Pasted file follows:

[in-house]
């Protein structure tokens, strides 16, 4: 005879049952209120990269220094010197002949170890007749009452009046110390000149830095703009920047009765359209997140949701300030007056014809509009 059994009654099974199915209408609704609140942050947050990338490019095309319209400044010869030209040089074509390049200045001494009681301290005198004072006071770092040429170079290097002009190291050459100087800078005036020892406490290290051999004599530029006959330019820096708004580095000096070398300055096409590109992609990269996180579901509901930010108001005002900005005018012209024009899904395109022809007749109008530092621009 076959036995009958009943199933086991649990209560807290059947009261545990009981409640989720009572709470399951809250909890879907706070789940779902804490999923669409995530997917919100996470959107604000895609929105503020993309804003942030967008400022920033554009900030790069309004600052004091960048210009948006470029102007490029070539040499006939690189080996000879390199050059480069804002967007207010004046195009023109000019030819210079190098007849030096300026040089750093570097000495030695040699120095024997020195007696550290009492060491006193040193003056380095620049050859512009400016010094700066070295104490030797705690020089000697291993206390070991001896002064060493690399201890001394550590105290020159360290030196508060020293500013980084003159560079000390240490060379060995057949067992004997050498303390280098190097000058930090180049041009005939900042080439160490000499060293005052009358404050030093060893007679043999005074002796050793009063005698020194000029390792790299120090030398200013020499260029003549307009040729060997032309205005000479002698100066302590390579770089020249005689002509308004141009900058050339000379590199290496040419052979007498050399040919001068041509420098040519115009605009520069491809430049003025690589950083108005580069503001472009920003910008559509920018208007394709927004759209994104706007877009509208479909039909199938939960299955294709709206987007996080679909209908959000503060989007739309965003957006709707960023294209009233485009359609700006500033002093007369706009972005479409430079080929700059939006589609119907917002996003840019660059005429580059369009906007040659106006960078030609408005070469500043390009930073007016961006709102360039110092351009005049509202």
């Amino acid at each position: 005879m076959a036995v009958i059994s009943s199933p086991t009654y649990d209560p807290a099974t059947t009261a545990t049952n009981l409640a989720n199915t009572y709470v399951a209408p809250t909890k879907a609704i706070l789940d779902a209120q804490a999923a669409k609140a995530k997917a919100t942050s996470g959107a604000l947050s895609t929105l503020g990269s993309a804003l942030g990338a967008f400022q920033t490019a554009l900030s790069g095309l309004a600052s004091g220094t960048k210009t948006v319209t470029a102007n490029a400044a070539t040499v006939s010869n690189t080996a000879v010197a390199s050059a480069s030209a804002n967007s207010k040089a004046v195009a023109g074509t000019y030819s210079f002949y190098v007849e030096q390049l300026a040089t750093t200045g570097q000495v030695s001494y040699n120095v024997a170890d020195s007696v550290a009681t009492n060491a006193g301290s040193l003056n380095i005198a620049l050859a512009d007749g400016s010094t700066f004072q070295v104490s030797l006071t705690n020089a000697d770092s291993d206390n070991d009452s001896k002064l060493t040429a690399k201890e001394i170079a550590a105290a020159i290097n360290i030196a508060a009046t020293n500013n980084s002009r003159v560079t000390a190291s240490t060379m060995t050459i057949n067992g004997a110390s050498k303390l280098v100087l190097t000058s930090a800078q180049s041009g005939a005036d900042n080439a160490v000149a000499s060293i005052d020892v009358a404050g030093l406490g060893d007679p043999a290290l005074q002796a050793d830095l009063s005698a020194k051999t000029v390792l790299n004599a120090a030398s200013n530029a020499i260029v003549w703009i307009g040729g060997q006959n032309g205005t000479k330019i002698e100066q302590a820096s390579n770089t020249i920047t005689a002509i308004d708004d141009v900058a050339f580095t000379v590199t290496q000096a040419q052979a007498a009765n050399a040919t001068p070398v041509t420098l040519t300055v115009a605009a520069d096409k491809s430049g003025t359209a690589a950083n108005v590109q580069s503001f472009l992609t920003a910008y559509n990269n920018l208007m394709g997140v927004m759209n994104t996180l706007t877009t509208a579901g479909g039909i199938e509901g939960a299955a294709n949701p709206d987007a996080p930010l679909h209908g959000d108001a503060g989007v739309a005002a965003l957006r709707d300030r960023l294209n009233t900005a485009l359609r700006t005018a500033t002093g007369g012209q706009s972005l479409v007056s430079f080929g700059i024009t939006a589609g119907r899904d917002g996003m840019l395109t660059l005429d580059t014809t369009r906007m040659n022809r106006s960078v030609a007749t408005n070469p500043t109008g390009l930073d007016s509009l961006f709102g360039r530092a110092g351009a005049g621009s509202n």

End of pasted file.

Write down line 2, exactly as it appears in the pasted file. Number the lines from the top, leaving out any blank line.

């Protein structure tokens, strides 16, 4: 005879049952209120990269220094010197002949170890007749009452009046110390000149830095703009920047009765359209997140949701300030007056014809509009 059994009654099974199915209408609704609140942050947050990338490019095309319209400044010869030209040089074509390049200045001494009681301290005198004072006071770092040429170079290097002009190291050459100087800078005036020892406490290290051999004599530029006959330019820096708004580095000096070398300055096409590109992609990269996180579901509901930010108001005002900005005018012209024009899904395109022809007749109008530092621009 076959036995009958009943199933086991649990209560807290059947009261545990009981409640989720009572709470399951809250909890879907706070789940779902804490999923669409995530997917919100996470959107604000895609929105503020993309804003942030967008400022920033554009900030790069309004600052004091960048210009948006470029102007490029070539040499006939690189080996000879390199050059480069804002967007207010004046195009023109000019030819210079190098007849030096300026040089750093570097000495030695040699120095024997020195007696550290009492060491006193040193003056380095620049050859512009400016010094700066070295104490030797705690020089000697291993206390070991001896002064060493690399201890001394550590105290020159360290030196508060020293500013980084003159560079000390240490060379060995057949067992004997050498303390280098190097000058930090180049041009005939900042080439160490000499060293005052009358404050030093060893007679043999005074002796050793009063005698020194000029390792790299120090030398200013020499260029003549307009040729060997032309205005000479002698100066302590390579770089020249005689002509308004141009900058050339000379590199290496040419052979007498050399040919001068041509420098040519115009605009520069491809430049003025690589950083108005580069503001472009920003910008559509920018208007394709927004759209994104706007877009509208479909039909199938939960299955294709709206987007996080679909209908959000503060989007739309965003957006709707960023294209009233485009359609700006500033002093007369706009972005479409430079080929700059939006589609119907917002996003840019660059005429580059369009906007040659106006960078030609408005070469500043390009930073007016961006709102360039110092351009005049509202």